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Edison: Inventing The Century

Edison: Inventing The Century

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Thomas Edison - Inventing the century

Recommended Reading | Creator ...

From Publishers Weekly...

Thomas Alva Edison (1847-1931), who introduced the light bulb and the phonograph to a startled world from his pastoral New Jersey retreat, strides across Baldwin's engrossing epic biography as a complex, contradictory figure.

The hearing-impaired inventor was a visionary inclined "to think globally long before achieving success locally," a cranky, authoritarian businessman, a daredevil entrepreneur pathologically addicted to work, a metaphysical thinker who practiced automatic writing and who, inspired by Madame Helena Blavatsky's theosophical/mysticism, postulated that intelligence pervades every atom of God's creation.

To Baldwin (Man Ray: American Artist), the Ohio-born genius, who pioneered the microphone, the motion-picture camera and the world's first central electric-light power plant, embodied the American experiment in industrial civilization and the potential of technological change.

By charting Edison's relations with venture capitalists, unsung collaborators and competitors, Baldwin spins an inspirational American saga of titanic determination and protean imagination. Edison's later projects-his decade-long, abortive iron-ore milling and smelting operation, and his return to the soil, at age 80, in search of a natural source for rubber in his own herbarium-take their rightful place in the story. We also meet the torn family man whose neglect of home and hearth contributed to the death at age 29 of his chronically ill, emotionally troubled first wife, Mary Stilwell. His second wife, heiress Mina Miller, by this account became his subservient helpmeet, while his domineering, impossible-to-please ways drove his six children into convoluted patterns of dependence and alienation. Photos. 
Copyright 1994 Reed Business Information, Inc. --This text refers to the Hardcover edition.

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  1. Amazon Review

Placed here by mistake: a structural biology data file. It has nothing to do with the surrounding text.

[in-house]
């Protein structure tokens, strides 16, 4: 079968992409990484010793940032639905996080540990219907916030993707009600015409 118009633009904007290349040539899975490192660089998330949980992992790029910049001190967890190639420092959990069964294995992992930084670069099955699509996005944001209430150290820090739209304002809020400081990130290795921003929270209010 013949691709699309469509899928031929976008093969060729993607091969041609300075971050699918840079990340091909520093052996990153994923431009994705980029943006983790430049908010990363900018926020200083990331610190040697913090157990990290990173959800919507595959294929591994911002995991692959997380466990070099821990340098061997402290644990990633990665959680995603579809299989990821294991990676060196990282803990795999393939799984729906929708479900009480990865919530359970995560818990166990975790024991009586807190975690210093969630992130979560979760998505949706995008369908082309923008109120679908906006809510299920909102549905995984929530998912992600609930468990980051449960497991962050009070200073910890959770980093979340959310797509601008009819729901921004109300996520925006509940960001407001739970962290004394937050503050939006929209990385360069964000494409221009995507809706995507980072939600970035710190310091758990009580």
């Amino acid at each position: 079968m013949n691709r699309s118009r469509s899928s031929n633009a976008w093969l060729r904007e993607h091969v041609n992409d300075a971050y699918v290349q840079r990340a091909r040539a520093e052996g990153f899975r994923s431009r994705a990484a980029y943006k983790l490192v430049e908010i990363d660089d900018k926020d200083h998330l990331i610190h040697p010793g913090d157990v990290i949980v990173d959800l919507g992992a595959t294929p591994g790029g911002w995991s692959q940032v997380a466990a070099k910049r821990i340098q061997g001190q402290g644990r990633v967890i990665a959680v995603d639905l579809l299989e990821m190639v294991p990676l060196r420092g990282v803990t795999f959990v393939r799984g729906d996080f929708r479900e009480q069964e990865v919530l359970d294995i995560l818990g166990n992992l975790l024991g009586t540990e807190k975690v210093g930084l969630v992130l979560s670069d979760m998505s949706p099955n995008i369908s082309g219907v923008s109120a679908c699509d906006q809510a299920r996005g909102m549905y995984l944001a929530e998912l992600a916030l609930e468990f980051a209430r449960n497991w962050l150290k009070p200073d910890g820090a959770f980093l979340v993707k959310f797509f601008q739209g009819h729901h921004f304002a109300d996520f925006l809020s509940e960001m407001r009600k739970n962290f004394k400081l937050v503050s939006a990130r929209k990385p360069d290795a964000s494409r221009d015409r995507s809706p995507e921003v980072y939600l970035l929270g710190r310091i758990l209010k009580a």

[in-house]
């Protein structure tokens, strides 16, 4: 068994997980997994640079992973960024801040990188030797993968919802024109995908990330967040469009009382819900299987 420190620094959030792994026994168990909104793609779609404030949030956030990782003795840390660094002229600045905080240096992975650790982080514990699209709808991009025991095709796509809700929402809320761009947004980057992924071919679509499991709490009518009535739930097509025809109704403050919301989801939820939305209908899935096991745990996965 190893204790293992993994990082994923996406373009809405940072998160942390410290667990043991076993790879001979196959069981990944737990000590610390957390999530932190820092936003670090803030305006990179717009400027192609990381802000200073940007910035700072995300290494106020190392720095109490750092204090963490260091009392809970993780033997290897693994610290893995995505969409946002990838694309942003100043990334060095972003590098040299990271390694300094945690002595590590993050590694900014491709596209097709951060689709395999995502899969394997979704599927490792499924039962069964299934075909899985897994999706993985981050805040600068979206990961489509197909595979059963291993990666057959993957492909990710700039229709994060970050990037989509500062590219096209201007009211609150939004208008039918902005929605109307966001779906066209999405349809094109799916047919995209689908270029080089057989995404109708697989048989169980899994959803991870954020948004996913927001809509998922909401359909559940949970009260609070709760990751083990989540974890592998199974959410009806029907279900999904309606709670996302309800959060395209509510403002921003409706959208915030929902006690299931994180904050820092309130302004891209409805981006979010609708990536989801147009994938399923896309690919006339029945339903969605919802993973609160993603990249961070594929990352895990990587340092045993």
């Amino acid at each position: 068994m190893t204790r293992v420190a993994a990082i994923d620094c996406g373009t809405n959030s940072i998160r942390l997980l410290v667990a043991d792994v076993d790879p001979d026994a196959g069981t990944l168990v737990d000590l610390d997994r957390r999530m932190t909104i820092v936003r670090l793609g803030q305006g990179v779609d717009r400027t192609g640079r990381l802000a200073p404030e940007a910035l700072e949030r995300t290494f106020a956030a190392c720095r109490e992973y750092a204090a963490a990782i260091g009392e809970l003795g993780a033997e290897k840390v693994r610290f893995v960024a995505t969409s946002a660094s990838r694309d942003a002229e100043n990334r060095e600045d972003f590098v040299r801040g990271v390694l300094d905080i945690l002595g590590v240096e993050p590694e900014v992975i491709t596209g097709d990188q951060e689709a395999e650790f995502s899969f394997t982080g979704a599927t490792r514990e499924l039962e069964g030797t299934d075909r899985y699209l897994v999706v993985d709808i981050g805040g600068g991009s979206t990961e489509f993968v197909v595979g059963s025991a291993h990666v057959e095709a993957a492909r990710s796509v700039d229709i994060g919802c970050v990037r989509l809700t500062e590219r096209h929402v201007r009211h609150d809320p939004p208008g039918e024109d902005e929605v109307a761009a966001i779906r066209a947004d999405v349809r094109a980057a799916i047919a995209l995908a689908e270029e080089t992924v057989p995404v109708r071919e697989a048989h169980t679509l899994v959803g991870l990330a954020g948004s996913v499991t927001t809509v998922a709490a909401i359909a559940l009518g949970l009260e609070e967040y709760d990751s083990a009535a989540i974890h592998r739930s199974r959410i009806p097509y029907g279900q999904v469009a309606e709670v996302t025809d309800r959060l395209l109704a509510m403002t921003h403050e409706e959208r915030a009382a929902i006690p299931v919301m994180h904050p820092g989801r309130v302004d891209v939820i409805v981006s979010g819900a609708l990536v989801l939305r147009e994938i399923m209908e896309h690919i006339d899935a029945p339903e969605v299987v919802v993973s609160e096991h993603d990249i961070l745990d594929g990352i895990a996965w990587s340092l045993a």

Posted by Review courtesy of Amazon on 21st Nov 2009

    Marge Simpson (tired of Homer's endless prattling about Edison): I bet Thomas Edison didn't talk about Thomas Edison all day.
    Homer: Oh, that's not true Marge. He was a shameless self-promoter!

    This is a mammoth book that seeks to provide the entire story of the world's most famous inventor. Baldwin takes us from Edison's birth to his deathbed, with equal parts of attention being paid to his personal life and his professional life.

    Some people might be disappointed by the fact that Baldwin doesn't fawn over Edison the man, but I appreciated the objectivity. While Edison's famous work ethic and engineering genius earned him the mythic status that he holds in the public imagination, his home life was troubled, unsurprising for anyone who is at the top of their field. Bringing some of the less savory aspects of Edison into the light de-mythologizes him somewhat, but this is done in the service of truth, and I generally find that this makes for a better biography.

    I notice that other reviewers have criticized Baldwin's lack of science credentials, but I didn't find that to be a problem, either. Edison wasn't a scientist himself, in the sense that a nuclear physicist or a chemist is a scientist. Edison was an inventor. He made things, and the basis of his creations was generally not an abstract scientific concept that would be difficult for laymen to grasp. That being said, I do wish that there were some diagrams and sketches, which would have given us a more clear picture of the nuts and bolts of Edison's work.

    I was actually surprised to see the simplicity of most of Edison's inventions. It seemed that his real genius lay more in tinkering with an existing idea until the dream of a working practical application became reality.

    Another big surprise to me was how much of Edison's role depended on his ability to market himself. He and the media collaborated to give him an extremely high profile. While I don't want to belittle his amazing acheivements, his profile is much higher than others who, it can be argued, made equal or even greater contributions to society.

    My biggest problem with this work was that it was kind of boring. Baldwin has found some fascinating anecdotes and facts about Edison, but they are mixed in with too many dull details. The writing itself is generally quite dry, with more of a textbook atmosphere than some other successful modern nonfiction works.

    Despite this, there are some fascinating and bizarre aspects of Edison that Baldwin gives their due. For example, in Edison's old age, when his hearing went, his wife used to keep him up to date on the dinner conversation by tapping morse code onto his thigh. He also lived on almost nothing but milk and the occasional bit of bread for the last two years of his life.

    Overall, I would recommend this book to the person who is serious about getting the real story of Thomas Edison. If you're looking for a more entertaining read, or one which treads lightly around his mythic status, go elsewhere.

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